It’s freedom. It’s taking what is impossible and finding a way to bring it to life and make it real, even if it’s only in the reader’s mind. Words have magic. They bring to life something that can’t be created elsewhere, a unique experience for each individual reader. There are always going to be slight differences in speech, tone, and even visualizing the world and characters. Everything in a fantasy setting is unique. The writers of these worlds expanded their minds into other places, found them, and brought them back with them to share with others.

So that’s Lucy Summers. You can find here Facebook page here: Lucy Summers. Or check out her Instagram site: @storm_of_thieves.

(Featured image: https://pixabay.com/en/background-fantasy-landscape-tree-3607469. Other images (c) Lucy Summers.)

Russell Proctor www.russellproctor.com

Tomorrow’s Authors: John Stum.

Today, the fourth in my series on the fantasy authors of tomorrow. Our guest blogger is John Stum, who will be telling you his views on fantasy, why he writes and also about his current work-in-progress.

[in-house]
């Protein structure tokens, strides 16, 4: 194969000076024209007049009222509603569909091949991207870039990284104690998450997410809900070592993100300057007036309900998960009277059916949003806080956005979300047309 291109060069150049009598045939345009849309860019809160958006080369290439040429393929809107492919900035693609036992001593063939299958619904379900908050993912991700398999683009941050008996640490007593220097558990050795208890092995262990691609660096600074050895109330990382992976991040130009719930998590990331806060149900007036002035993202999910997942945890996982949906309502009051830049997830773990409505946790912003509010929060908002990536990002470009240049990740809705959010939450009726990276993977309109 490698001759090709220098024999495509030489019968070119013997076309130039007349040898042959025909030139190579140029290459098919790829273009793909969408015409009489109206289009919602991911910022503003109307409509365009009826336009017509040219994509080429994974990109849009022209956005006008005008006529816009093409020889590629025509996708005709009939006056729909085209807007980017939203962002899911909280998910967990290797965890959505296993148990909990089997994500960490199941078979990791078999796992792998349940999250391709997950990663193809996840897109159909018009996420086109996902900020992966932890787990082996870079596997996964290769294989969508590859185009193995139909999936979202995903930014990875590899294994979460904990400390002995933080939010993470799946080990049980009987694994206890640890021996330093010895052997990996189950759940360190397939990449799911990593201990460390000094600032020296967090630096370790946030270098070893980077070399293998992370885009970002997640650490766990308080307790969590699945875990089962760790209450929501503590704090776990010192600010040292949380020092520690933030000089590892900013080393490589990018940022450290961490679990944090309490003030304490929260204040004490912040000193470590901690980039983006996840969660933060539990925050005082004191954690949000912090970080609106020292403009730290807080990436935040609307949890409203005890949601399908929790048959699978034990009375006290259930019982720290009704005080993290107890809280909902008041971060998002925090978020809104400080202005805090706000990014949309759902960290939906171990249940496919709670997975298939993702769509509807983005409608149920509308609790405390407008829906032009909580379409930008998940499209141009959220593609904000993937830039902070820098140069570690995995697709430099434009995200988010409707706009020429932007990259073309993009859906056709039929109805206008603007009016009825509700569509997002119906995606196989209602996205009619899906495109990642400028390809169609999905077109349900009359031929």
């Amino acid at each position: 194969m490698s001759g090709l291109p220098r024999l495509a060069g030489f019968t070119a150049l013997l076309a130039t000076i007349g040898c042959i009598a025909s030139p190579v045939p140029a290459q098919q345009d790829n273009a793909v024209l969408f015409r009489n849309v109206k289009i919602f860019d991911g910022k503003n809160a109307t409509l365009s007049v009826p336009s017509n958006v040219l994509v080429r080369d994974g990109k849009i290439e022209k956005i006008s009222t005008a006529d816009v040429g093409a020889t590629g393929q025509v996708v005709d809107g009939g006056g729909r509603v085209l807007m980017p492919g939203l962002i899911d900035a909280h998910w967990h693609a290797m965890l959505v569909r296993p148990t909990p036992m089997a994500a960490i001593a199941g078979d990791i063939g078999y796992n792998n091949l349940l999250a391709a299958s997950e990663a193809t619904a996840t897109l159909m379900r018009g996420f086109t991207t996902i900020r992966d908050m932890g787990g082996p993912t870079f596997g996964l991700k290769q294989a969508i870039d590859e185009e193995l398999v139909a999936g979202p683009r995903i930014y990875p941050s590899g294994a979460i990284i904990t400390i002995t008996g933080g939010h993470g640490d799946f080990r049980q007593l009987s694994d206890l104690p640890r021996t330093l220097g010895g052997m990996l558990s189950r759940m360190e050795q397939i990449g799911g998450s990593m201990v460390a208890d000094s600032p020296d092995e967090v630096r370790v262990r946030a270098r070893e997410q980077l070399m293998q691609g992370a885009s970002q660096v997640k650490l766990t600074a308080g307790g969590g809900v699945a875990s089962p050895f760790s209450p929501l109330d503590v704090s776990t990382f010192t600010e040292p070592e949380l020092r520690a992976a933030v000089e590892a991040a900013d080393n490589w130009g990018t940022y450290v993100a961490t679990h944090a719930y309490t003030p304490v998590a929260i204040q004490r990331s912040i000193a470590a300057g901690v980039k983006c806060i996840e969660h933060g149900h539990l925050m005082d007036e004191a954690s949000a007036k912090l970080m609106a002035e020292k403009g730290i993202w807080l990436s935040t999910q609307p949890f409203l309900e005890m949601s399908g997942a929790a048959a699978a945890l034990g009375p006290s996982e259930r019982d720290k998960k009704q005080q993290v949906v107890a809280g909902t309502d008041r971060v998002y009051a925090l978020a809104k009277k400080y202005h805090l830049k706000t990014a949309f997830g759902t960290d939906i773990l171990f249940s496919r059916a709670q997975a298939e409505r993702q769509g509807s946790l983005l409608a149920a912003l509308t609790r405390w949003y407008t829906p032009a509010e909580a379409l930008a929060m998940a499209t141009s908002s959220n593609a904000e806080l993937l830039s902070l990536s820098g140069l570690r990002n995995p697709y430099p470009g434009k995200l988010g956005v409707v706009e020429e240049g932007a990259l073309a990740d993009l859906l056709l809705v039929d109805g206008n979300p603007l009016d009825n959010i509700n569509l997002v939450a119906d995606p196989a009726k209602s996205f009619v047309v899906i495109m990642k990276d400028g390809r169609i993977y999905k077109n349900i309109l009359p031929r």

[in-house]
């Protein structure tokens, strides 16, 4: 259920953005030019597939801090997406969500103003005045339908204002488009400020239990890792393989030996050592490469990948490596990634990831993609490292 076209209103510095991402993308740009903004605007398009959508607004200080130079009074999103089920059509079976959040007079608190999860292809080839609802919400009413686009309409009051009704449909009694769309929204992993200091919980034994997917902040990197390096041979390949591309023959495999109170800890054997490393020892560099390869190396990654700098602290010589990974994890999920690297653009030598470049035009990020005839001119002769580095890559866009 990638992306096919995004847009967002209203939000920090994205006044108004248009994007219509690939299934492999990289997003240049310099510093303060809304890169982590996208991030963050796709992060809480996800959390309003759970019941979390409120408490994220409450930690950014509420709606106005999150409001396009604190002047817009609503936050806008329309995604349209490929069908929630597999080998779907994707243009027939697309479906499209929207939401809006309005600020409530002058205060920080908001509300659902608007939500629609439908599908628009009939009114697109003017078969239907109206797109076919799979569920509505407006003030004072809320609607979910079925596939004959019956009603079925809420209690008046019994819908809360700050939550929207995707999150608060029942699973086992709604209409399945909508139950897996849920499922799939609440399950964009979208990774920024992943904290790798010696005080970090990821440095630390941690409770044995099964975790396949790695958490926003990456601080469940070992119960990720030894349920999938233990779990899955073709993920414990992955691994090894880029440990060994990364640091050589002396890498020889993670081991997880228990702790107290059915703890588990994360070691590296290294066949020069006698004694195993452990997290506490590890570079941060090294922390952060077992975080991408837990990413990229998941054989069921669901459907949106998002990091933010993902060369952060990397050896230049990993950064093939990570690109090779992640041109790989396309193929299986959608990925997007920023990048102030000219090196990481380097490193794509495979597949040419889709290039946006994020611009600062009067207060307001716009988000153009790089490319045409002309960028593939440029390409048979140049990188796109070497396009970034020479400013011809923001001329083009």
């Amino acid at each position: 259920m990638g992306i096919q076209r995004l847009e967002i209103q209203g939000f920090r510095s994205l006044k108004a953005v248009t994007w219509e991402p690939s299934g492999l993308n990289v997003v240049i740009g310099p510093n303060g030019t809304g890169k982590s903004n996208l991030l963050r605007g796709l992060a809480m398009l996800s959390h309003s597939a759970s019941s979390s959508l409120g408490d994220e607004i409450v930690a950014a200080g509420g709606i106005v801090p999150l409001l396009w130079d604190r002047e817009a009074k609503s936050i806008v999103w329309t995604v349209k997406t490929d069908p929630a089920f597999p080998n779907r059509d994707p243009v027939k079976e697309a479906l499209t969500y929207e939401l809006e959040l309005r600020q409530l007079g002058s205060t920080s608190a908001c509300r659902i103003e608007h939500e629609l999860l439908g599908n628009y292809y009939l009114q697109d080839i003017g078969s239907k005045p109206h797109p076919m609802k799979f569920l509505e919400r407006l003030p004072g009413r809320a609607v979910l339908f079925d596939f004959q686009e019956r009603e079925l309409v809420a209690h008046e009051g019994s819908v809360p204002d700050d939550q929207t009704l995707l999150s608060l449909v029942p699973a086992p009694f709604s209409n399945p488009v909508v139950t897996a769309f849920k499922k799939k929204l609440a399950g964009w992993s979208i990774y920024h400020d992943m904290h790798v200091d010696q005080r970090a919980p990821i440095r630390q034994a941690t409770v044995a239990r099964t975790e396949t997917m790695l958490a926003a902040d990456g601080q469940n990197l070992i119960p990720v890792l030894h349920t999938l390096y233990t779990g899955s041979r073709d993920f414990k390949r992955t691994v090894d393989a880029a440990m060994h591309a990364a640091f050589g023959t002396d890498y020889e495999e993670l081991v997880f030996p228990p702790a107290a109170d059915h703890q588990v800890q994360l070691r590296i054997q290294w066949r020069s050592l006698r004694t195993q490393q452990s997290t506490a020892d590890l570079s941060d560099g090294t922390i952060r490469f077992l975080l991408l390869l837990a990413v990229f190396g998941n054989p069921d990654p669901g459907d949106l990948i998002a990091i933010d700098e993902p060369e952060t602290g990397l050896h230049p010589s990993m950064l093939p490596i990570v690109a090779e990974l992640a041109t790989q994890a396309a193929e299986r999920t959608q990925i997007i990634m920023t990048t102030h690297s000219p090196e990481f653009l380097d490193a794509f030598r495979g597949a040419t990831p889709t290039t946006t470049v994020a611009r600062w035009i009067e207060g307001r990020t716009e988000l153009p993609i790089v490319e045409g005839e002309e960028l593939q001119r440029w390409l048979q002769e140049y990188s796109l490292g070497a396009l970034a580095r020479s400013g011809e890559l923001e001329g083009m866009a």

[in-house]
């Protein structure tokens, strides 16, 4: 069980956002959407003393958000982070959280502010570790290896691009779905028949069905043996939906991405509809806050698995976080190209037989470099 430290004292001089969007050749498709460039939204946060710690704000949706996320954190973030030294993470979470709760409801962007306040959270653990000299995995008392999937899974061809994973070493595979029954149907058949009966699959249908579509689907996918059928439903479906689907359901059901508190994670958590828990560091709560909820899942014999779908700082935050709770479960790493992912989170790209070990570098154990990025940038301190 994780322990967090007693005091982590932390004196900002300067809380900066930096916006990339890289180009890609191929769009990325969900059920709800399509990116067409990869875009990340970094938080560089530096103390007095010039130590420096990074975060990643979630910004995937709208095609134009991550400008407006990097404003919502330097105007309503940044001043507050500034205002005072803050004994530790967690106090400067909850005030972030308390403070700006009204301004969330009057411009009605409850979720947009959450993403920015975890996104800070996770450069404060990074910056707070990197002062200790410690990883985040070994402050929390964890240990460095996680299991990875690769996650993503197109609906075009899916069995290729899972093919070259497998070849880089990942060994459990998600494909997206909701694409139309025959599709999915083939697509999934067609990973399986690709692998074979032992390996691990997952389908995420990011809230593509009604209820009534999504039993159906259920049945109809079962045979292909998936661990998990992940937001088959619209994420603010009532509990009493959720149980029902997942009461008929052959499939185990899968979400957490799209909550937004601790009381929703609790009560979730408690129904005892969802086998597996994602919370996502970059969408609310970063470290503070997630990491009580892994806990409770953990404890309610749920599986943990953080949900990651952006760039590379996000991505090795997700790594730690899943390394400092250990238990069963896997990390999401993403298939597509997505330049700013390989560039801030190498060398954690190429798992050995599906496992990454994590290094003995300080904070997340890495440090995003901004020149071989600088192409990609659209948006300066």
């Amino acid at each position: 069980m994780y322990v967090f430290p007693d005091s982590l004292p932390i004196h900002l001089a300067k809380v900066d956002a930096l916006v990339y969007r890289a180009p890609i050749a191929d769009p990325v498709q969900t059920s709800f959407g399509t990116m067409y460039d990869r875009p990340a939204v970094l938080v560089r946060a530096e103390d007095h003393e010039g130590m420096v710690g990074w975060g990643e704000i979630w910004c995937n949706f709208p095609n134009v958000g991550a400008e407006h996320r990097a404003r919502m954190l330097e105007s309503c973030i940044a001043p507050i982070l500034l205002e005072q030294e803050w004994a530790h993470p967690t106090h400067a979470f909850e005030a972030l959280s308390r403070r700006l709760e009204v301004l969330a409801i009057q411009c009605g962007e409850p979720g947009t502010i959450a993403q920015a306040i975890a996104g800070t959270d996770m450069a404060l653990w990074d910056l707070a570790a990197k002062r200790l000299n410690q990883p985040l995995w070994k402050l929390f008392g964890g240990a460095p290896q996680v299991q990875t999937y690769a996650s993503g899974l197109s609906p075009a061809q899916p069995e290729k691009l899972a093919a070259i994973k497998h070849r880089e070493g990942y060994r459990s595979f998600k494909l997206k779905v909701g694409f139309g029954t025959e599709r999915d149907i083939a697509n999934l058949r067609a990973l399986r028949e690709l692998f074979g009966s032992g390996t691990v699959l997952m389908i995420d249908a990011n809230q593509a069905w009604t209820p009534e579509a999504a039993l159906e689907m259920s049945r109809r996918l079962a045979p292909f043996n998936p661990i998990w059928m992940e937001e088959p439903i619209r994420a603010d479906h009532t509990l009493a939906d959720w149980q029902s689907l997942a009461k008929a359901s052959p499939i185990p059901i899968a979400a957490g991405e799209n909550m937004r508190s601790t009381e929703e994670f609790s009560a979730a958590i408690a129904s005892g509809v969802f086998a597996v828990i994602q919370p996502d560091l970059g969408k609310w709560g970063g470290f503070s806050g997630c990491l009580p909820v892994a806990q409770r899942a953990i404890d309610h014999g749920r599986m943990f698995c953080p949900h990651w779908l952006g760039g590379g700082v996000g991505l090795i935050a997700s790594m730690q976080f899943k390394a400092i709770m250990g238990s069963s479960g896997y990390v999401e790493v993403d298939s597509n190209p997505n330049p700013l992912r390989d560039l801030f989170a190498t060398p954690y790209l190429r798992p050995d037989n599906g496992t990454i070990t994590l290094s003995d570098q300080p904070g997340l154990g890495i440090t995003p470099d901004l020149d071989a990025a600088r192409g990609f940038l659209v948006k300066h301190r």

• Russell Proctor

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My name is John Stum and I am currently working on a new novel called Prince Phillip. It is a retelling of the Sleeping Beauty fairy tale with a focus on the young Prince who was destined to break the spell. The book will follow his life, struggles, and lessons as he becomes a man worthy of breaking the curse. I thought it would be fun to look at a character that did not have a whole lot of time dedicated to him but was important to a classic story.

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I grew up on the classic Disney movies as well as the stories of knights and epic battles. It helped frame a lot of my views on what a man was as well as provided me with childhood heroes. Those characters, however, were always presented as fully formed and complete. As an adult, I understand that there is a lot more nuance and grey areas to life, a lot of things that have to happen to shape and form a person. Prince Phillip is my way of examining those factors. It is not necessarily a children’s story I am telling. It’s going to get a little dark and adult. But those stories are always some of my favourites.